Alma Media > News > In honor of Pride Month: Meet our colleague Melita from Croatia

In honor of Pride Month: Meet our colleague Melita from Croatia

During LGBTIQ + Pride Month, we are proud to present an interview with Melita, analyst at MojPosao, Alma Career. This is her story.

This year the whole June is a month of pride, celebrating diversity, promoting equality and aiming to create a more solidary society. A society in which every single one of us can be what and who they truly are. In many ways the world has taken important steps towards accepting diversity and removing discrimination, but we still have a long way to go.

To find out if we have made progress in the terms of equality at the work environment, we decided to talk with someone with first-hand experience. We turned to a person who has been an integral part of the MojPosao team for 10 years, once playing the role of sales consultant, and now an irreplaceable and trusted analyst.

“From day one I felt free and safe to bring my whole self to work”

Her name is Melita. But friends and colleagues call her ‘Meli’. And, as you probably already guessed, Meli is gay.

She started working at MojPosao years ago and she has never had unpleasant experiences due to her sexual orientation.

“At first, my secret was kept by only a few of the closest people from the department, and then other colleagues started finding out.”

As she explained, when you spend a lot of time with someone, eight hours a day from Monday to Friday, you start talking about things other than work, like private life and love.

“In those situations, I started talking openly about myself. Just like my straight colleagues do. I’ve never felt the slightest bit of negativity. Even from colleagues who have a more conservative view when it comes to LBGTIQ rights.”

The moment people get to know you as a person, with all your flaws and virtues, they stop looking at you through the lens of your sexuality. It becomes irrelevant or, at the very least, comes down to what it really is – just a part of you and your personality, she emphasizes.

“Activism is not just about participating in a Pride Parade. Do not get me wrong, it’s great. I myself attend it every year. But what you do in your own environment every day and how you treat the people around you really make the difference.”

Everyone deserves to be accepted as who they are – also at work

Melita loves to talk with her colleagues about the LGBTIQ movement, challenges they still face as a community, and her own experiences. For such an open and transparent relationship at work to be possible, it is necessary to create a work environment in which everyone will feel comfortable of being what they really are.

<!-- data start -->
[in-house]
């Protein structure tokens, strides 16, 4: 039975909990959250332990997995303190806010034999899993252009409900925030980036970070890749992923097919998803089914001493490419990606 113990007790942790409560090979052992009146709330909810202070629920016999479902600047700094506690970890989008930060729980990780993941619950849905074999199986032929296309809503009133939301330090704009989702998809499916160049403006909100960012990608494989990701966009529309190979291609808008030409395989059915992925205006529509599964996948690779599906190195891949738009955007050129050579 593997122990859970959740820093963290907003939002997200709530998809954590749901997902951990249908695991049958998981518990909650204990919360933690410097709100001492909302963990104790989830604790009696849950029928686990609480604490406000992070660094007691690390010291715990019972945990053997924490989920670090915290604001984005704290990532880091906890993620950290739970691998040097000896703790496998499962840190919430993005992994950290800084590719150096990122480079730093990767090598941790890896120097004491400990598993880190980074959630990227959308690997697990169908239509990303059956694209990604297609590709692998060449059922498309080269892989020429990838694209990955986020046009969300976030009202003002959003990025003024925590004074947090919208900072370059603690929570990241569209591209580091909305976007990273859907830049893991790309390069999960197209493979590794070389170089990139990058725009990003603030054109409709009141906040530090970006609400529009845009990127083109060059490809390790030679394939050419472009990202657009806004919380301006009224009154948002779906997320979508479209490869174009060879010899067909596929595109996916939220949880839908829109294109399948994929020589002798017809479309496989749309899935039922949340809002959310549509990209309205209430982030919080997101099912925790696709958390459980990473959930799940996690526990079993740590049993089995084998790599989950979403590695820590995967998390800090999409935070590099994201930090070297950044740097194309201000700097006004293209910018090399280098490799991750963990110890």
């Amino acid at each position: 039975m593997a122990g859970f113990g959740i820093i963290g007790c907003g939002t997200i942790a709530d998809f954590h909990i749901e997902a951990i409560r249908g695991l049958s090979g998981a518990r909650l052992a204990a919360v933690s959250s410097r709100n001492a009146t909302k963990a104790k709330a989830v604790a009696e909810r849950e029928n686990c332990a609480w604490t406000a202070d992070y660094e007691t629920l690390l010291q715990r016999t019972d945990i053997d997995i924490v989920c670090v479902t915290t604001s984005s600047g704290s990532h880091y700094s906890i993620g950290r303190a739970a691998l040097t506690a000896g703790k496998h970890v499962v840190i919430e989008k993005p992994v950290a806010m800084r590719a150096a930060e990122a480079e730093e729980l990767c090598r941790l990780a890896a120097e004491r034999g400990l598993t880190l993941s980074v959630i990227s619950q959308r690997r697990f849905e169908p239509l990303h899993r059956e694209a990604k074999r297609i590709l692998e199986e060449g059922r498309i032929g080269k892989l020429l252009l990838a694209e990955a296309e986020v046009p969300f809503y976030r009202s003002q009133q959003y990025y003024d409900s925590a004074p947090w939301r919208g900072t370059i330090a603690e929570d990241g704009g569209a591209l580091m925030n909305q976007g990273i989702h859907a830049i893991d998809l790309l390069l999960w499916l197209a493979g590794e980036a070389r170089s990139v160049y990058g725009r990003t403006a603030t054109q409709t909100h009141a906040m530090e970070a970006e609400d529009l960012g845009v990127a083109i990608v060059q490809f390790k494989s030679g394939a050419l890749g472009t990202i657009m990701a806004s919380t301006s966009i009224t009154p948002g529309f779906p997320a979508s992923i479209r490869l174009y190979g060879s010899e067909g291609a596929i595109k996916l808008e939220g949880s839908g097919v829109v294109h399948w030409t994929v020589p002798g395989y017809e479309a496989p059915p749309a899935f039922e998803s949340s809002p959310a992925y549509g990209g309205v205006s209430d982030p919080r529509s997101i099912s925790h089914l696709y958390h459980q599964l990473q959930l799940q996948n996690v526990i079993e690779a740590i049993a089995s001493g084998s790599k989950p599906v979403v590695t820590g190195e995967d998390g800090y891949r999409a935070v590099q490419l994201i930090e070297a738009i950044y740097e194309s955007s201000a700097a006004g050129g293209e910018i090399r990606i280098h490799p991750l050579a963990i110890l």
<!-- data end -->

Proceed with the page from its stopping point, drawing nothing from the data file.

“This is something that companies often overlook when they talk about the multitude of benefits they offer to potential candidates. That sense of belonging and acceptance. For me, that is the key thing when it comes down to choosing an employer.”

Unfortunately, she knows a lot of people who still put on a mask every day before coming to work. They are afraid to come out to their colleagues and the employer, and according to Melita, there are several reasons for that.

“Some of them are yet to come out in front of their family and friends, so it is understandable that are hesitant of doing that in a business environment. Also, many fear job loss, endangering interpersonal relationships or having other inconveniences.”

She fully understands because she herself once was afraid of coming out of the closet. Eventually, when she finally decided to reveal to her loved ones that she was gay, she felt immense relief. Even though some very important and dear people did not react as she had hoped.

“But I had done my part. I was honest and true.”

Pride awareness is still needed

To people who claim that the Pride Parade has fulfilled most of its goals when it comes to equality and human rights, Melita responds:

“I think Pride is still needed. Yes, the situation is far better than it was 5, 10 or 15 years ago. Some people are still having trouble accepting the simple fact that there are numerous gay people in their environment, among their family members, friends, or colleagues. Initiatives such as the Pride Parade help raise awareness of this fact. And it feels absolutely fantastic to walk with your peers in a nice atmosphere. And it is even nicer when people who are not members of the LGBTQ + community join to give us support!”

To our last question about how each of us can provide support and what is the proper way to react in a situation when we find out that someone close to us is gay, Melita says that the best reaction – the one that testifies to that person’s maturity – is the absence of a special reaction.

  • Published: 21.6.2022, 12:52
  • Category: News
  • Theme: responsibility

Melita works at MojPosao, a recruitment service located in Zagreb, Croatia. It belongs to Alma Career business unit.


According to the results of the 2017 Workplace Equality Survey, which focused on attitudes towards members of the LGBTIQ + community, the challenges remain. As many as 75 percent of survey participants experienced some form of discrimination, harassment, and/or abuse during their careers. These were mostly homophobic comments and obscene jokes. Also, 3.4% of people were exposed to physical violence, and 9% of respondents received threats. Among other inconveniences, research participants cited inability to climb the corporate ladder, being overlooked when it comes to meaningful assignments, spatial isolation from colleagues, and in some cases, they even state that their colleagues were prohibited from talking to them.

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